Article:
The Steelers fans can point to the scoreboard the very second a Browns fan opens his or her mouth to comment on what used to be an awesome rivalry, and we can do nothing but hang our heads in shame.  But, maybe we don't have to let that consume us, and maybe our fans don't have to wear the lopsided losses and pathetic season after season on their chest like a Scarlet Letter.  There's no doubt that the NFL crap flows downhill, and that the Browns tend to draw a post at the bottom of the hill each and every year, but it doesn't require us to abandon all bliss, even if we find it wise to abandon all hope.

We can enjoy them losing and missing out on the playoffs, without coming across like raging assholes.  We don't need the Browns to win the Super Bowl, in order to smile about Pittsburgh not winning it.  And, we don't even need the Browns to have an ounce stability anywhere in the organization to take satisfaction in something being amiss in Western Pennsylvania.  Of course, you'd first need to clarify that Pittsburgh, where the Steelers play their home games, is in the Western half of Pennsylvania to about 85% of their fan base.  Our exuberance isn't about them succombing to the level of the Browns, it's just about them failing, but I've been led to understand the recent failure of the Cleveland Browns requires us to vacate these moments of elation.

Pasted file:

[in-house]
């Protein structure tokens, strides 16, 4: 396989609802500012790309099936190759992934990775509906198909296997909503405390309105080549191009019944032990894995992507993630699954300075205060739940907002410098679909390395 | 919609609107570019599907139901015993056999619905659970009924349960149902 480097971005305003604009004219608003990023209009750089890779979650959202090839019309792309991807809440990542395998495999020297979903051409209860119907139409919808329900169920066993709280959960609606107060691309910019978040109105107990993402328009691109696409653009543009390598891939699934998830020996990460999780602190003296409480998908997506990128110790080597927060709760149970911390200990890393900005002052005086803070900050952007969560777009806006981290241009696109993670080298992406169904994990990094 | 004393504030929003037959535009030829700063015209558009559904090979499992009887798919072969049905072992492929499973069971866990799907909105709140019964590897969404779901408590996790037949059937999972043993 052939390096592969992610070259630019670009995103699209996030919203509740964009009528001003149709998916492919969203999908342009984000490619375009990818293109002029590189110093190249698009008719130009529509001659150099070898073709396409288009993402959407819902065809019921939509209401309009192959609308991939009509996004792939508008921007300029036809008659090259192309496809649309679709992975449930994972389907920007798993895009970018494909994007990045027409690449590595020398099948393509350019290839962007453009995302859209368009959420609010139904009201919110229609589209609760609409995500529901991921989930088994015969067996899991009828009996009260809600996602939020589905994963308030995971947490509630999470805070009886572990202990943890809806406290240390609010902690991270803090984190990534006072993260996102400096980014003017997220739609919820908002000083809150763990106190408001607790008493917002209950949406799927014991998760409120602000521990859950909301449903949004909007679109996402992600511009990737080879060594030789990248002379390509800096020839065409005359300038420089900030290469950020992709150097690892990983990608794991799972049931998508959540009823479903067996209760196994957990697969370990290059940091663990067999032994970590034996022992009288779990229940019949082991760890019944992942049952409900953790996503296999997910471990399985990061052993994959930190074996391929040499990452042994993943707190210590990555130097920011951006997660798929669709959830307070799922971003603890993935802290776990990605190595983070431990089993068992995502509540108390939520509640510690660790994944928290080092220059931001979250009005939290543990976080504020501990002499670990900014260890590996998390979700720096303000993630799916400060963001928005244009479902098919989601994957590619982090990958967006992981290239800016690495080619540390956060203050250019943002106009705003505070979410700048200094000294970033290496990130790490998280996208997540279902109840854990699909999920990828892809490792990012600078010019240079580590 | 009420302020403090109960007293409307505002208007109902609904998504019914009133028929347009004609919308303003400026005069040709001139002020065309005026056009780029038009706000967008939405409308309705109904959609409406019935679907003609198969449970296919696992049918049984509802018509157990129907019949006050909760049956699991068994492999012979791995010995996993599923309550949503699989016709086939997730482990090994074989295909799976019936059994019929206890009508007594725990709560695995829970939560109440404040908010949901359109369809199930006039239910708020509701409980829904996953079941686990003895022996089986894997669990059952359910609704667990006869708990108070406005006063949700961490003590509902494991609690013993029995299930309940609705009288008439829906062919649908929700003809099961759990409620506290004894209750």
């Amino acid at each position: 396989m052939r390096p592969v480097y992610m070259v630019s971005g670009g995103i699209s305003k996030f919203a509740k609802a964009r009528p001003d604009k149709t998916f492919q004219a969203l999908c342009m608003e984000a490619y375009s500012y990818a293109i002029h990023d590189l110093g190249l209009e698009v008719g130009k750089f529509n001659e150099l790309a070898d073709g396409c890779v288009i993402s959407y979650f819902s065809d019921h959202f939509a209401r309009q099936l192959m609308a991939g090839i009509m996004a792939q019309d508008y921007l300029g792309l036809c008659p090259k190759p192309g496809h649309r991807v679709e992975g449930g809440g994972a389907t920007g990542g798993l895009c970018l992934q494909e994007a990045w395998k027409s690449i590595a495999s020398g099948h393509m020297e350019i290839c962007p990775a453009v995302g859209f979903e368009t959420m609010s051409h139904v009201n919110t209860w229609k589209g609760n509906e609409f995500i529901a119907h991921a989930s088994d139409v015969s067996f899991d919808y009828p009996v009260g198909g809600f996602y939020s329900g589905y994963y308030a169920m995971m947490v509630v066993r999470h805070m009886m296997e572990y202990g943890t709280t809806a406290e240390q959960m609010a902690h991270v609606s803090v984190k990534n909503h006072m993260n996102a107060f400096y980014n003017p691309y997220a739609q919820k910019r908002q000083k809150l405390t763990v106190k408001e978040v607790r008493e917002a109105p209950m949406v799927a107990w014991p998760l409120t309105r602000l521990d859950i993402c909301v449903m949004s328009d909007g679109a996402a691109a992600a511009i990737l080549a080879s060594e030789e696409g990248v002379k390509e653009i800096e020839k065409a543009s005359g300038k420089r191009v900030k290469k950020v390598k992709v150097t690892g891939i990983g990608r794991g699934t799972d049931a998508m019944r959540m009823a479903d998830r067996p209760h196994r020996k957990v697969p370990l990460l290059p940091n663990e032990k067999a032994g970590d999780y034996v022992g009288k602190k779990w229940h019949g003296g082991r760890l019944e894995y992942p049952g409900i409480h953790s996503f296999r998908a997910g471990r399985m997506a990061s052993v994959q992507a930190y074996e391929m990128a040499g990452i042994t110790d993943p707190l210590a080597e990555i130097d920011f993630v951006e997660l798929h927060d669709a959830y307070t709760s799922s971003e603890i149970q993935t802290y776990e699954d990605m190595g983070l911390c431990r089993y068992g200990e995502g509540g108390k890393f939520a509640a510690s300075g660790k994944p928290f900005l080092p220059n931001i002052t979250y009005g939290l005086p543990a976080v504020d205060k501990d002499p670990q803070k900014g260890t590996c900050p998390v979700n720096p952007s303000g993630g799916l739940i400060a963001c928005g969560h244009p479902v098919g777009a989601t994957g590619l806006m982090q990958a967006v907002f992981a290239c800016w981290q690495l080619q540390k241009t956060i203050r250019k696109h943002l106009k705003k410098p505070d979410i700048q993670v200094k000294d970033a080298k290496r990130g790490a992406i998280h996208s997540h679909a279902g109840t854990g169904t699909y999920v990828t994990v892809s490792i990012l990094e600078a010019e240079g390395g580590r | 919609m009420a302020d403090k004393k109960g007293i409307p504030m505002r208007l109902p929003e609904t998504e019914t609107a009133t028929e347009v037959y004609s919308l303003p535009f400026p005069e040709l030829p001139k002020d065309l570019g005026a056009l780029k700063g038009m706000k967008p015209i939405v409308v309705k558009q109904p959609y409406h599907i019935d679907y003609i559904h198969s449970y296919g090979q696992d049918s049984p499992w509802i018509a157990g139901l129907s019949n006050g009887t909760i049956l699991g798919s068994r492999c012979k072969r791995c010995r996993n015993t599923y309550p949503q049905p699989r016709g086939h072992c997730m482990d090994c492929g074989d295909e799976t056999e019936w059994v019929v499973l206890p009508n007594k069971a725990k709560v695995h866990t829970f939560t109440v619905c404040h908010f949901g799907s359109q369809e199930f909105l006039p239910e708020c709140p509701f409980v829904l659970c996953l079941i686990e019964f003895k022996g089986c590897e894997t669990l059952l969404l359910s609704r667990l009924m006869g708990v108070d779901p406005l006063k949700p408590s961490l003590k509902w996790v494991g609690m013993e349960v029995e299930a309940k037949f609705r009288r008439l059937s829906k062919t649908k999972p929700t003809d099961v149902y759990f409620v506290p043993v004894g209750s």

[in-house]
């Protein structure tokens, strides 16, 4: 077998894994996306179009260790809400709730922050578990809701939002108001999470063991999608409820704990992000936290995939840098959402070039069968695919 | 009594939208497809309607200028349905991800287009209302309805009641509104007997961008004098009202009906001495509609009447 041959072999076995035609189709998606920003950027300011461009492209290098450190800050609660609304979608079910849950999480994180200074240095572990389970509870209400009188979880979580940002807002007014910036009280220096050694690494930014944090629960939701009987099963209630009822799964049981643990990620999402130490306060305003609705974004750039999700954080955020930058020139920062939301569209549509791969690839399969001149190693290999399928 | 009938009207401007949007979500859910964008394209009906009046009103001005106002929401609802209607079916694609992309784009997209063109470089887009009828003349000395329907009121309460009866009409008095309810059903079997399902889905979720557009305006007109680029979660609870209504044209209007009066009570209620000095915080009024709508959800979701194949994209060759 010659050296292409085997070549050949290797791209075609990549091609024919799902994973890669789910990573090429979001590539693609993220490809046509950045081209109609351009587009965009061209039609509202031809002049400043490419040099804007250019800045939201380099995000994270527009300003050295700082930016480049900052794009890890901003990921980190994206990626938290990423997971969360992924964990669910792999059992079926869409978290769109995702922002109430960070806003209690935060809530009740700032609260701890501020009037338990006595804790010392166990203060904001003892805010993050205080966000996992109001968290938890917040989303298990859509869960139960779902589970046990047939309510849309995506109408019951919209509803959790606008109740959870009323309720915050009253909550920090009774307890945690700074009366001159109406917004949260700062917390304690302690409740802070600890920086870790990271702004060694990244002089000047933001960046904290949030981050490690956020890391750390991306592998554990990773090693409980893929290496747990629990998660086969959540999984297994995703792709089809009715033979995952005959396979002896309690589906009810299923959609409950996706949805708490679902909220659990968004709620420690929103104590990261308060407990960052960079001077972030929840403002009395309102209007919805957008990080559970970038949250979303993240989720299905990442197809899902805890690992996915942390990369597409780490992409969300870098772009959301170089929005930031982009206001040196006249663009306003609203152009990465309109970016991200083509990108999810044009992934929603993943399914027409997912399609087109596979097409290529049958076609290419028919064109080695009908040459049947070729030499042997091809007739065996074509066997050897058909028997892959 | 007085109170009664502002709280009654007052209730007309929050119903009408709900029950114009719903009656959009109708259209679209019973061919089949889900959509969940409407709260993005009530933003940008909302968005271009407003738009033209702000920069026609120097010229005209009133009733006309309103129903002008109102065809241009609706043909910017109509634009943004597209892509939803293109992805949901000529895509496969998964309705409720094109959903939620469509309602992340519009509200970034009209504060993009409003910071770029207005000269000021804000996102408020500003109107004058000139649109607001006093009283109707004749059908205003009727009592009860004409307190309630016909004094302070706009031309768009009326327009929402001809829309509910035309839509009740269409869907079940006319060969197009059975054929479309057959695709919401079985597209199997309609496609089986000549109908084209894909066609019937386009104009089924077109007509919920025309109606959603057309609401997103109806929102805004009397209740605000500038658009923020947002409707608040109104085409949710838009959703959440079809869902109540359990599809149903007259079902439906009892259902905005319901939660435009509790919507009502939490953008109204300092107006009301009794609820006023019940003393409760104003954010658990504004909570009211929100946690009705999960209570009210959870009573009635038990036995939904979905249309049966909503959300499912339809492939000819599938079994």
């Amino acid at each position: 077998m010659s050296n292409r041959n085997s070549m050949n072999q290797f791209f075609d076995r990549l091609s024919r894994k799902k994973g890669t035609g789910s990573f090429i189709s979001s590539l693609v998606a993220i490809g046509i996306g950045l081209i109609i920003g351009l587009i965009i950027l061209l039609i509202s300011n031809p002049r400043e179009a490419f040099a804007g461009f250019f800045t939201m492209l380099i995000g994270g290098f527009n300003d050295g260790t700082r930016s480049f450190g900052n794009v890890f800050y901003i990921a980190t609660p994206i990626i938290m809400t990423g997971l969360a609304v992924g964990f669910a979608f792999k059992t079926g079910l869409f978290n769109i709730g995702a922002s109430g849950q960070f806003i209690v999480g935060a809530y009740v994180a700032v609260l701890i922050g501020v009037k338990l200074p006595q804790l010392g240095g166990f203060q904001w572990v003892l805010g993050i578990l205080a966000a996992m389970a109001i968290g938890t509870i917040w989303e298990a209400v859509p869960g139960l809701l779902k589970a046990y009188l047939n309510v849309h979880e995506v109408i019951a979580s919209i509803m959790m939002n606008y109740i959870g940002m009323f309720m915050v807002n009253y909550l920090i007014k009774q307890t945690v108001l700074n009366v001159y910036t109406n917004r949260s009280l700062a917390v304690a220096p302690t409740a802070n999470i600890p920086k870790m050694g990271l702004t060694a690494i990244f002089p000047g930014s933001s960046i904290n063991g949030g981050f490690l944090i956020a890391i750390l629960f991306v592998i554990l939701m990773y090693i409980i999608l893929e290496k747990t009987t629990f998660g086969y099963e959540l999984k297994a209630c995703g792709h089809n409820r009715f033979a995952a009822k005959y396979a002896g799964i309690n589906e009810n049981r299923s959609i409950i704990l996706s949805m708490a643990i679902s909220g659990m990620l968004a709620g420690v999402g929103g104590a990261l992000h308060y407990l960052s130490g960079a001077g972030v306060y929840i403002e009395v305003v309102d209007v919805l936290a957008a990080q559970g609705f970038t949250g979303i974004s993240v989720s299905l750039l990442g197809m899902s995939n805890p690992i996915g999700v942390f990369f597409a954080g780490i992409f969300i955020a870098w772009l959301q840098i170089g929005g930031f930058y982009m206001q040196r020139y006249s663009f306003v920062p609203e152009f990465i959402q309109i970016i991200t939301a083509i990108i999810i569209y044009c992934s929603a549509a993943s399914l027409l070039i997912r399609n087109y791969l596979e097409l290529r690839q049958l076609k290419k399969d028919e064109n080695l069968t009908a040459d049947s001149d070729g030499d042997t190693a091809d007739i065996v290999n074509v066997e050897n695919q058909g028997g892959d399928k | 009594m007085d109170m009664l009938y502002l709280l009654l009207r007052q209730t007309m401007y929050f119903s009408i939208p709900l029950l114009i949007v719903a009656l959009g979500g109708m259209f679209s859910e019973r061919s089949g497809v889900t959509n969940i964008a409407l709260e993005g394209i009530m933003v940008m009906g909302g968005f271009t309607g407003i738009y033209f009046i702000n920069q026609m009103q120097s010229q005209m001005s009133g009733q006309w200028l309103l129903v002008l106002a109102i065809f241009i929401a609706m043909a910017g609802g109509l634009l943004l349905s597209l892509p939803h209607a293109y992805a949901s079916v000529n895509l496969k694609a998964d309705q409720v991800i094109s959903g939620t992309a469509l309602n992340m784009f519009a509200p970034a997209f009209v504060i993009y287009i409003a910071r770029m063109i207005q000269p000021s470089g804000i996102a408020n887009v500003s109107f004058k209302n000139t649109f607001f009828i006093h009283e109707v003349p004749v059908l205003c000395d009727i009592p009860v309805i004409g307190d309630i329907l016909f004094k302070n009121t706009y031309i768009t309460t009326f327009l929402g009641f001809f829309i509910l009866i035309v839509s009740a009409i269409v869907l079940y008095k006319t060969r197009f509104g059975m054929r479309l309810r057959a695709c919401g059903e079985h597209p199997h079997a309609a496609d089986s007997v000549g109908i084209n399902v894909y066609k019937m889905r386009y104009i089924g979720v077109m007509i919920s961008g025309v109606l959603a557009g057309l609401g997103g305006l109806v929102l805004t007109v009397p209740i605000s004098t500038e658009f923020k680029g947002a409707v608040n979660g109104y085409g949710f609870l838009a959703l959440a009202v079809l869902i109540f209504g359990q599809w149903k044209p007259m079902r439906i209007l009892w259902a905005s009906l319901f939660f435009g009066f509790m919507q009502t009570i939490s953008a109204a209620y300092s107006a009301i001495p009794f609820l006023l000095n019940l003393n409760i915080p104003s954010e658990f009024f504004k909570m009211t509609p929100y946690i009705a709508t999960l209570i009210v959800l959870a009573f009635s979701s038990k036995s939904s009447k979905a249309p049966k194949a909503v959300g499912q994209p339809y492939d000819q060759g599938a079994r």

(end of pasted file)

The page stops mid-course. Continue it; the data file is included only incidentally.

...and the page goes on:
The summer before my freshman year in high school, a female friend of mine, one of the few that I ever had, passed away.  It was awful; on top of being a friend to me, she was just a wonderful human being that was stolen for us at the age of 14.  Everyday, for almost a year, I let it make me angry and sad.  I felt guilty about enjoying a Dr. Pepper or playing Sega Genesis; needless to say, that was pretty miserable year, but only because it wasn't okay in my naive mind for me not to be miserable.  I never want to compare a football game, or games, to life and death or existentialism in general, but I was feeling pretty damn miserable on this last Sunday in 2013.

JetsWhile we said goodbye to the Browns hopes of anything good happening a while ago, there's was still a chance for them to do the next best thing, negate a playoff berth for Pittsburgh.  They'd get two cracks at it.  Because of tie-breakers and various algorhtyms, the Steelers needed the Jets, who happened to be playing the Browns in Week 16, to win their final two games, in order for them to stay alive for the final spot in the AFC playoffs.  The Browns failed to achieve victory in that Week 16 contest in New Jersey.  Hell, one could argue that they failed to achieve respectability in a 24-13 loss.  No worries though, the Steelers still needed four things to happen in Week 17, and the Browns had control, on paper anyway, of one of them; they just needed to beat the Steelers in Pittsburgh for the first time since 2003.